Individuals or organizations interested in planning New Castle’s renovation are welcome to apply to join a subcommittee of the New Citywide Development Corporation.

The organization, which includes businessmen, a banker, elected officials and representatives of several development groups, focuses on economic development and neighborhood stabilization of the city and serves as an umbrella organization to secure state funds to address blight.

Last month, several board members and representatives of other organizations involved in city redevelopment met with Christie Yerger, manager of the Keystone Communities program, to discuss how New Castle might improve its chances for funding and obtaining designation as a Main Street Communities program to help downtown development and/or the Elm Street program to benefit neighborhoods. Being designated as a Main Street or Elm Street community would improve the city’s chances for funding. 

At that time, CDC chairman Tim Fulkerson, said he is planning to create a subcommittee for the development organization in order to allow more voices to be heard. The subcommittee, he said, would include all organizations involved in city development including the Blueprint Initiative Committee, DON Services and New Visions.

Consultant Cindy Gormley, who organized the meeting, said Yerger was pleased to see signs of cooperation among the development organizations.

“Are there any others taking part in the redevelopment of the city who should be part of the group?” she asked. “What are we missing?”

Gormley said young people also should be involved. 

“Young people leave because they feel no connection to the community,” she said.

Fulkerson said that generally, “It’s the same people on the same boards. We need new faces, new ideas, new blood. I welcome anyone who has not been involved before to tell us their vision, tell us what they would like to do. We’ll get them on a committee. Then they can see how these committees work and what they do.”

He invited any interested individual or organization to send in their name, number and reasons they want to be part of the organization. Fulkerson also noted that while at the Lawrence County Fair on Monday he was approached by someone who “recommended that the city be leveled and we start over with a new vision of the city. I asked where we’d get the $60 million that it would take to do that. He suggested that I write to the president.”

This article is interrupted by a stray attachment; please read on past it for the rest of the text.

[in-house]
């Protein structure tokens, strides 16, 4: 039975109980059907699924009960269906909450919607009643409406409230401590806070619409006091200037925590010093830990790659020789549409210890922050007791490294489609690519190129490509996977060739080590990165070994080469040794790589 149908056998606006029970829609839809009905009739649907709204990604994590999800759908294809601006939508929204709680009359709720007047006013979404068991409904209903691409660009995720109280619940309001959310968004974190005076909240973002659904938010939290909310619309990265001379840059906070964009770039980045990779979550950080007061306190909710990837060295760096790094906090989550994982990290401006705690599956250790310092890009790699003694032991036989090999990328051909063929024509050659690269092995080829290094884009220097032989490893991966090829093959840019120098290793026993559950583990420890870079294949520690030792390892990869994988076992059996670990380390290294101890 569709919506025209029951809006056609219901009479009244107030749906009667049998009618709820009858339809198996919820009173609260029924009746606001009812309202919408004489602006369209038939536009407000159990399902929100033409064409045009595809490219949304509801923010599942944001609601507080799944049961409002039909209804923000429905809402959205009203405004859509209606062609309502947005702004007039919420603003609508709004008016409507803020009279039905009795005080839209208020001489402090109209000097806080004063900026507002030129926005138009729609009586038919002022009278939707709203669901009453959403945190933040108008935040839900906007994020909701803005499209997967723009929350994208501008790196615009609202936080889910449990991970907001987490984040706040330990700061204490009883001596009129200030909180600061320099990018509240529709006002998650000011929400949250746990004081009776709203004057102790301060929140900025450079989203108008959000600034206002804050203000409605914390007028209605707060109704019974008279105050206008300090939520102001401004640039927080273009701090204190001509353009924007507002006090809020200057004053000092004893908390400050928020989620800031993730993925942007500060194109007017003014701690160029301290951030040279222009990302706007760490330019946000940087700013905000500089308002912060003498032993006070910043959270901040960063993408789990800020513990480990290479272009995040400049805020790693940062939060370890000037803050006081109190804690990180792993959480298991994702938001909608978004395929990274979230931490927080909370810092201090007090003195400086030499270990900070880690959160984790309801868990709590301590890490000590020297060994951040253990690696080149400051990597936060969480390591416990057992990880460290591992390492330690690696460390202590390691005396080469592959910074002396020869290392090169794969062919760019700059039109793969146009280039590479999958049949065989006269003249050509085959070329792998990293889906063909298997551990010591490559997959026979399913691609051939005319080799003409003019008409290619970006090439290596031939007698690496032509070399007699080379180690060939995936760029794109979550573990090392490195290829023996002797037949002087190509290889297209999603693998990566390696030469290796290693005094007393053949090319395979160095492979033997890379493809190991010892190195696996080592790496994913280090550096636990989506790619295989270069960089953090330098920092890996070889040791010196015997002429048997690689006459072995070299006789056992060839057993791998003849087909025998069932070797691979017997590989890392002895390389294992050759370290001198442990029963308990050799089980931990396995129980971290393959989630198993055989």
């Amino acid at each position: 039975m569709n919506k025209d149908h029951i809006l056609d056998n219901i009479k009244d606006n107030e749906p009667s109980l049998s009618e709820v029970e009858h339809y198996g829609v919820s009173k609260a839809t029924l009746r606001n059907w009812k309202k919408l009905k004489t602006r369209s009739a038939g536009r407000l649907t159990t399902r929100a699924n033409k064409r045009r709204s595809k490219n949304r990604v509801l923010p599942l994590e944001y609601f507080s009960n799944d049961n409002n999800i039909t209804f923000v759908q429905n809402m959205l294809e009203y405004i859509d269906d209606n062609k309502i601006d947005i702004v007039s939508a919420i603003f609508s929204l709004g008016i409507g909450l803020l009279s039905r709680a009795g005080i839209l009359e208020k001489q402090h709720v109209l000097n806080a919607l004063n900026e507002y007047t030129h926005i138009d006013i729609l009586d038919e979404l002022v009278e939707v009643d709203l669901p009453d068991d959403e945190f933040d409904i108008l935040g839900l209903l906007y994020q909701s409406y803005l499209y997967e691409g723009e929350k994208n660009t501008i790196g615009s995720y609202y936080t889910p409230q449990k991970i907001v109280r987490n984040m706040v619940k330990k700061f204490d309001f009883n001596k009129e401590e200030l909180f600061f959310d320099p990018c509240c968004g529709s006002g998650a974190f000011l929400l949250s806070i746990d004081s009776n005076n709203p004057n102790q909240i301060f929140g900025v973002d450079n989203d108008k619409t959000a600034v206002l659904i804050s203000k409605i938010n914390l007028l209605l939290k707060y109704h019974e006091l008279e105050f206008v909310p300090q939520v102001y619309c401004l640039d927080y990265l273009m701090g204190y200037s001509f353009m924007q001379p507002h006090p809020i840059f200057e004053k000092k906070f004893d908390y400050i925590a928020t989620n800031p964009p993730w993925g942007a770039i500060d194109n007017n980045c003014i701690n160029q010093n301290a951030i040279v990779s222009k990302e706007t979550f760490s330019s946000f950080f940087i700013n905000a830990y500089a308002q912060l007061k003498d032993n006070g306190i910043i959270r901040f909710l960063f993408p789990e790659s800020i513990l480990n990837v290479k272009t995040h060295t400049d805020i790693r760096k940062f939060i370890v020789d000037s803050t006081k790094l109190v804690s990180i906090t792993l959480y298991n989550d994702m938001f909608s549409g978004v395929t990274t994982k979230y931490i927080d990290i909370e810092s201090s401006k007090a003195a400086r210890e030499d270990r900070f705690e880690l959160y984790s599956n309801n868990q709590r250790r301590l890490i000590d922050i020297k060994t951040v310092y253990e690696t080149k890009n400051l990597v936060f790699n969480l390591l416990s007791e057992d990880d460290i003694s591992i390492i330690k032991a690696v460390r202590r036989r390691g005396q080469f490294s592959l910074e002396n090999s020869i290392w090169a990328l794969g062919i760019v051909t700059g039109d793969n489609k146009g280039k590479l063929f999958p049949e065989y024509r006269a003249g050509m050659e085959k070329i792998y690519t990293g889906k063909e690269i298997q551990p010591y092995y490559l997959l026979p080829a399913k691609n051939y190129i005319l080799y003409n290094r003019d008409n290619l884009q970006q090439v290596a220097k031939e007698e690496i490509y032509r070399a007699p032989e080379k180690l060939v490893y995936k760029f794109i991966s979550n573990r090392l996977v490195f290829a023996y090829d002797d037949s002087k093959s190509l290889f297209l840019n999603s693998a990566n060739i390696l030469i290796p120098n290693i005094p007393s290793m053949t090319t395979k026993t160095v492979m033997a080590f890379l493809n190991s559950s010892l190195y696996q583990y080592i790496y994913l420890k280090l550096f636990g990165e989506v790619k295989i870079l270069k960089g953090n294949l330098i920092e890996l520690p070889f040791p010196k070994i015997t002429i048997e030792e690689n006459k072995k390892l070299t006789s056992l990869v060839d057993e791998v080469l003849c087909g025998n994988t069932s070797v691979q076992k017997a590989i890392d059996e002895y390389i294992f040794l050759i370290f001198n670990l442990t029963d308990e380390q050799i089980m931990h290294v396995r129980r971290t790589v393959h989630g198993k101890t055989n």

Fulkerson also announced that New Castle city council has applied to the Department of Community and Economic Development for a $2.2 million Multimodal Transportation Fund grant.

If approved, the grant will be used for sidewalks, curb cuts and streetscape improvements in the Lower East Side neighborhood from the Lawrence County Courthouse to Ray Street. The funds will assist DON Services in its project to renovate and build houses in the neighborhood to remove blight.

Consultant Debbie Grass noted “this is a political process,” and urged city officials to contact all state senators and representatives to send letters of support.

Grass and Gormley also noted that application for a Neighborhood Partnership Program will be made next spring or summer. Before that, board members were told, they should seek partners from the community  who will pledge at least $50,000 per year for five years to the city in exchange for five years of state tax credit.  

“We’re still putting the puzzle together,”Fulkerson said. “I hope that people see down the road that CDEC has tentacles all over, and that it’s not just a handful of the same people creating what will happen in New Castle and its neighborhoods.”


Nancy Lowry is a reporter at the New Castle News. Email her at

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